A
AER plays role in proximal role in maintaining progress zone (limb growth)
more time cells spend in the progress zone, more distal elements of the limb bud formed
70
Q
What is the progress zone model of proxima-distal patterning?
A
As progress zone extends it becomes more distal
Map didnt match model as you won't be able to see the cells there later on in time- cells already present at start that will contribute to all proximal- distal
71
Q
What is the 2 signal model of proximo-distal patterning?
A
RA expressing distal direction and FGF opposing it
Differentiate according to the signal they've been exposed to
Interpretation of positional info is conserved in flies and vertebrates
RA= proximal
Fgfs wnt = distal
72
Q
What are the major limb segment markers?
A
Styloid- Meis
Zengopod- Hox1.1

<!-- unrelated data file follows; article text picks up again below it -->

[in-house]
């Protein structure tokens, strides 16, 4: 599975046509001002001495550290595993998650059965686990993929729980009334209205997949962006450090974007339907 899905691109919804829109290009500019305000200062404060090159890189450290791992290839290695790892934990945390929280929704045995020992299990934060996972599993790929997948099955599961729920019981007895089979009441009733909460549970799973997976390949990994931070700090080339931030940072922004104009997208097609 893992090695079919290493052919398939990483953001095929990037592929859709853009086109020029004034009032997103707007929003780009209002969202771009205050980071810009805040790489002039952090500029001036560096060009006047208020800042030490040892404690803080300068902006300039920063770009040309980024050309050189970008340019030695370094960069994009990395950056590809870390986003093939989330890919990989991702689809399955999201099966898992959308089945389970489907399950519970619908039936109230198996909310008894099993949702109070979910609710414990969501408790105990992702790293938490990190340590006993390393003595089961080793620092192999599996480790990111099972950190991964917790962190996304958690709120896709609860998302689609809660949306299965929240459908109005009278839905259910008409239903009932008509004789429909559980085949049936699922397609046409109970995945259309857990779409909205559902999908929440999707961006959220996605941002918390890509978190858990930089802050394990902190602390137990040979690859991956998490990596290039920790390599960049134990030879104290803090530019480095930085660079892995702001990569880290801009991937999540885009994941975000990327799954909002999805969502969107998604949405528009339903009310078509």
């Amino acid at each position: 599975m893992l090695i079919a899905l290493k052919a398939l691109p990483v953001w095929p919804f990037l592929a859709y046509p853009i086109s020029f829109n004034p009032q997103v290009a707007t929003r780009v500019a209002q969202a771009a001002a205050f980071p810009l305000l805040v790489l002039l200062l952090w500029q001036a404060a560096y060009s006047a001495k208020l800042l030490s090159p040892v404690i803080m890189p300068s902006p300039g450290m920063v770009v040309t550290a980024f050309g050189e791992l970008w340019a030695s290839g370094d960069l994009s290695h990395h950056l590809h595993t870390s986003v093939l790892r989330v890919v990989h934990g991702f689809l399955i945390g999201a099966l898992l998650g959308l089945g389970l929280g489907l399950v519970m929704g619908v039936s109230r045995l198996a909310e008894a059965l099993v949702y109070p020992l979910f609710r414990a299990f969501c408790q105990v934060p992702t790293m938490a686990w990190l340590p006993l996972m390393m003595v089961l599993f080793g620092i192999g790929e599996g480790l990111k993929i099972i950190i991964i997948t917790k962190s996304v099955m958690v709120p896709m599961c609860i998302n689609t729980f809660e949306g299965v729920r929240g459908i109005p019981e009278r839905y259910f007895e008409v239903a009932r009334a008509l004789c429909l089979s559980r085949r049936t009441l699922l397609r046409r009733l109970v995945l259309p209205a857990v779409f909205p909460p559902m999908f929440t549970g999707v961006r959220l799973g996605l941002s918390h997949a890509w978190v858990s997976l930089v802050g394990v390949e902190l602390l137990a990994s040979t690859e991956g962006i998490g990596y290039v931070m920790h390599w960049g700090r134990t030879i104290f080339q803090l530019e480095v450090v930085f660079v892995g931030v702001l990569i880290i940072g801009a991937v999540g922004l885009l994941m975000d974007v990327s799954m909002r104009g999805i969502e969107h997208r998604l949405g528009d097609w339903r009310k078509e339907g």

Autopod- Hox1.3

Drosophila homologes
Distaless= Hoxd1.3
Homathorax = Meis
73
Q
What controls antero-posterior patterning?
A
ZPA- polarising ridge
Anterior graft of ZPA creates a major image duplication of autopods (graft performed early also loss of ulna)
Graft added distal then there are double digits
74
Q
Wolpert french flag model
A
Highest conc gradient you would expect to specify most posterior digit
Middle= Intermediate
Lowest= Most anterior digit

A-P patterning controlled by morphogen gradient
75
Q
What is the phenotype of shh mutant limb?
A
Consistent with the morphogen gradient hypothesis
-Absence of shh there is a complete loss of distal most skeletal elements
- Also, loss of identity of zengopods (Ulna and radius)
76
Q
What are the 3 genes essential for dorso-ventral patterning?
A
Wnt7a, En1 and Lmx1b (drosophila homologue= antererous and controls dorsal fate)

KO of Lmx1b causes ventralization of the limb
77
Q
DV patterning pathway
A
Bmp - En1 - Wnt7a - Lmx1b
78
Q
Steps for Neural plate to early neural tube in verebrates
A
Step 1- Under the influence of signals that define the ant-pos axis an early teritory is established that express distinct TF:
-Rx
-Six3
-Pax6
3 TF on both sides

Step 2- Slightly later, shh from the prechordal mesoderm induces shh and floor plate like structures in the middle- splits eye field, Shh suppresses Pax6/Rx